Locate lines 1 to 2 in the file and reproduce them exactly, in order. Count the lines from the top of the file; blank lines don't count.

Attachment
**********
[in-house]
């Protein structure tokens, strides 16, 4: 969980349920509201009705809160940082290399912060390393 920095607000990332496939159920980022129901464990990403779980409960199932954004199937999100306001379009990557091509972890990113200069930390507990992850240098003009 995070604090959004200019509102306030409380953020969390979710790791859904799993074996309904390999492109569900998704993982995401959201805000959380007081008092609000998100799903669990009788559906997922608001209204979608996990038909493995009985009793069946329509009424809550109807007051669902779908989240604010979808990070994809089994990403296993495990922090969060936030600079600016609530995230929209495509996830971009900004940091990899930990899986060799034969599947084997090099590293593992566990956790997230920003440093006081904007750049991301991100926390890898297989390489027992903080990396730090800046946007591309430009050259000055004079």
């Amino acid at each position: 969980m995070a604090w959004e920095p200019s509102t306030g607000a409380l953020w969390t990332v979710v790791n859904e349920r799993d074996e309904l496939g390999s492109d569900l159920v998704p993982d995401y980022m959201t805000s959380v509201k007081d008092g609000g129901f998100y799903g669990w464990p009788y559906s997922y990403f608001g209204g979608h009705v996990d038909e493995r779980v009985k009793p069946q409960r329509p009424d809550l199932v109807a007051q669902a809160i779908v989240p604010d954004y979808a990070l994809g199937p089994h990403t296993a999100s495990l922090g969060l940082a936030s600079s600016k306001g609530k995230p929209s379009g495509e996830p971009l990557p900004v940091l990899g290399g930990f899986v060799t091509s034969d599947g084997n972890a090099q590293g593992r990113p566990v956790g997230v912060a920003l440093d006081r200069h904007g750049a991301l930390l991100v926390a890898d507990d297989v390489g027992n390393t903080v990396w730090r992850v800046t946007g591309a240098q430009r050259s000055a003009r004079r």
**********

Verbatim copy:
[in-house]
């Protein structure tokens, strides 16, 4: 969980349920509201009705809160940082290399912060390393 920095607000990332496939159920980022129901464990990403779980409960199932954004199937999100306001379009990557091509972890990113200069930390507990992850240098003009 995070604090959004200019509102306030409380953020969390979710790791859904799993074996309904390999492109569900998704993982995401959201805000959380007081008092609000998100799903669990009788559906997922608001209204979608996990038909493995009985009793069946329509009424809550109807007051669902779908989240604010979808990070994809089994990403296993495990922090969060936030600079600016609530995230929209495509996830971009900004940091990899930990899986060799034969599947084997090099590293593992566990956790997230920003440093006081904007750049991301991100926390890898297989390489027992903080990396730090800046946007591309430009050259000055004079």